Scientists have developed eye scans that use artificial intelligence to detect markers of Parkinson’s disease seven years before symptoms appear, making it the first time the condition can be detected several years before diagnosis.
Parkinson disease’s is a deteriorating neurological condition characterised by a reduction of dopamine.
The research, published on Tuesday in the journal Neurology, used two large sets of health data – the AlzEye dataset and the UK Biobank database – to identify these subtle markers, even though Parkinson’s disease has a relatively low prevalence among this population.
The AlzEye dataset was formed from the world’s largest database of retinal images and associated clinical data.
Post-mortem examination of Parkinson’s patients has found differences in the retina’s inner nuclear layer (INL).
Previous studies have shown eye-scan data can reveal signs of other deterioration of neurological conditions like Alzheimer’s, multiple sclerosis and schizophrenia. The studies are part of an emerging field of research called “oculomics”.
Eye scan data has also been shown to reveal people’s propensity to high blood pressure, heart disease, stroke and diabetes.
Doctors have historically conducted physical eye tests, believing the organ can act as a “window” to the rest of the body, and provide direct insight into many aspects of human health.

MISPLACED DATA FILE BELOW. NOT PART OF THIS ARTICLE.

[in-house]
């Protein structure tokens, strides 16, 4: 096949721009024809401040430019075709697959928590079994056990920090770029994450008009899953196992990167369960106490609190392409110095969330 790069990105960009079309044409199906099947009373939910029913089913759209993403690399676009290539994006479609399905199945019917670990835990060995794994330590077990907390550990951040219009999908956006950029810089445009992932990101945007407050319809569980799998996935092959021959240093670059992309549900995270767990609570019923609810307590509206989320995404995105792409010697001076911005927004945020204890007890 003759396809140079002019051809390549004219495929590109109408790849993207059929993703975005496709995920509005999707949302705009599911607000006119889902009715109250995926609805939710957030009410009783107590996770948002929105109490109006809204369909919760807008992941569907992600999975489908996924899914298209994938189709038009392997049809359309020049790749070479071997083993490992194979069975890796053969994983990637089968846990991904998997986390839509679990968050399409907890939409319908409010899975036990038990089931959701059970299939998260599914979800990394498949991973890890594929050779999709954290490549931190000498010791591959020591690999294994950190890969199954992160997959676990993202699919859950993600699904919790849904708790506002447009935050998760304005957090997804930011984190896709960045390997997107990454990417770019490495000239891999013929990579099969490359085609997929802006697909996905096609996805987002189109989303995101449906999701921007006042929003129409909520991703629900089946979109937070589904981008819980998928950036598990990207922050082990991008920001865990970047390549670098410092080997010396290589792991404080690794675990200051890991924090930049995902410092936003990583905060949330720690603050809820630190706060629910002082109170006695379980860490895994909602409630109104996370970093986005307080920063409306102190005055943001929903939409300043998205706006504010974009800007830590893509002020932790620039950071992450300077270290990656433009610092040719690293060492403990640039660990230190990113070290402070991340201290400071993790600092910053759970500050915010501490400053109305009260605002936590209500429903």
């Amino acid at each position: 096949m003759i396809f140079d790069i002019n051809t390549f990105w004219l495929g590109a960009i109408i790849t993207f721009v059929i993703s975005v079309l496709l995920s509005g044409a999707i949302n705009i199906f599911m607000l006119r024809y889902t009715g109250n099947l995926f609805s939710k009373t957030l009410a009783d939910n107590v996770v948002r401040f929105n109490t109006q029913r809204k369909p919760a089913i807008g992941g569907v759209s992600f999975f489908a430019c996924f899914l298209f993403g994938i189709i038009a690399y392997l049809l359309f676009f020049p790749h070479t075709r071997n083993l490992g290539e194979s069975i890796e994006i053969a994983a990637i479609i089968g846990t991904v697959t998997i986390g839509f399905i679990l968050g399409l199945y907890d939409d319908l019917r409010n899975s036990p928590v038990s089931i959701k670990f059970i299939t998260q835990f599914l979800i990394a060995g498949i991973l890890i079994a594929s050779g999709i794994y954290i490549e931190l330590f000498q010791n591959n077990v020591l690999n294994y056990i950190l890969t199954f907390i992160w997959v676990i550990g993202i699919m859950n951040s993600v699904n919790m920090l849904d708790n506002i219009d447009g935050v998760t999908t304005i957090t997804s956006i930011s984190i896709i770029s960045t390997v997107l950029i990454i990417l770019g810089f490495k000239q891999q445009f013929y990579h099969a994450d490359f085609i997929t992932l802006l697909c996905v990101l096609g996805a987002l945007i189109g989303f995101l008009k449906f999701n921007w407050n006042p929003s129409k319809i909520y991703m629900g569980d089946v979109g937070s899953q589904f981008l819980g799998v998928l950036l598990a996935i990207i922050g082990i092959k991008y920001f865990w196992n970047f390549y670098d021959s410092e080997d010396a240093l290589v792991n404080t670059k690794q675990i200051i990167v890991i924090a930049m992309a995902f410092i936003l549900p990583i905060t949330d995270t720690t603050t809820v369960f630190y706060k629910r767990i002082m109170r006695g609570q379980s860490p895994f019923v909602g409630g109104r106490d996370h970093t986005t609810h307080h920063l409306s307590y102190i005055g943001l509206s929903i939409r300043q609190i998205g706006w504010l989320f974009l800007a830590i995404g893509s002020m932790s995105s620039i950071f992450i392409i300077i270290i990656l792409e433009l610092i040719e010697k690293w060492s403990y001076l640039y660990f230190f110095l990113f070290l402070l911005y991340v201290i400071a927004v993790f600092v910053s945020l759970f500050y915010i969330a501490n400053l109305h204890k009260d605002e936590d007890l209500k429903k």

With high-resolution images of the retina now a routine part of eye care, scientists said the data from these scans can be put to better analysis to gain better insights on patient health.
In particular, a type of 3D scan known as optical coherence tomography (OCT) is widely used in eye clinics and by high-street opticians.
These scans can produce a cross-section of the retina – the screen of nerves at the back of the eye – in incredible detail down to a thousandth of a millimetre.
Images of the retina can be extremely useful for monitoring eye health.
But researchers said their value can become much more as a retinal scan is the only non-intrusive way to view layers of cells below the skin’s surface.
They found in the new study that a reduced thickness of these cell layers was associated with an increased risk of developing Parkinson’s disease.
Scientists have also started using powerful computers and AI technology to accurately analyse large numbers of OCTs and other eye images, in a fraction of the time it would take a human.
“While we are not yet ready to predict whether an individual will develop Parkinson’s, we hope that this method could soon become a pre-screening tool for people at risk of disease,” study co-author Siegfried Wagner from the University College London said.
“Finding signs of a number of diseases before symptoms emerge means that, in the future, people could have the time to make lifestyle changes to prevent some conditions arising, and clinicians could delay the onset and impact of life-changing neurodegenerative disorders,” Dr Wagner said.
Researchers said the OCT method used in the study is also non-invasive of lower cost, more scalable and quicker than brain scans for this purpose.
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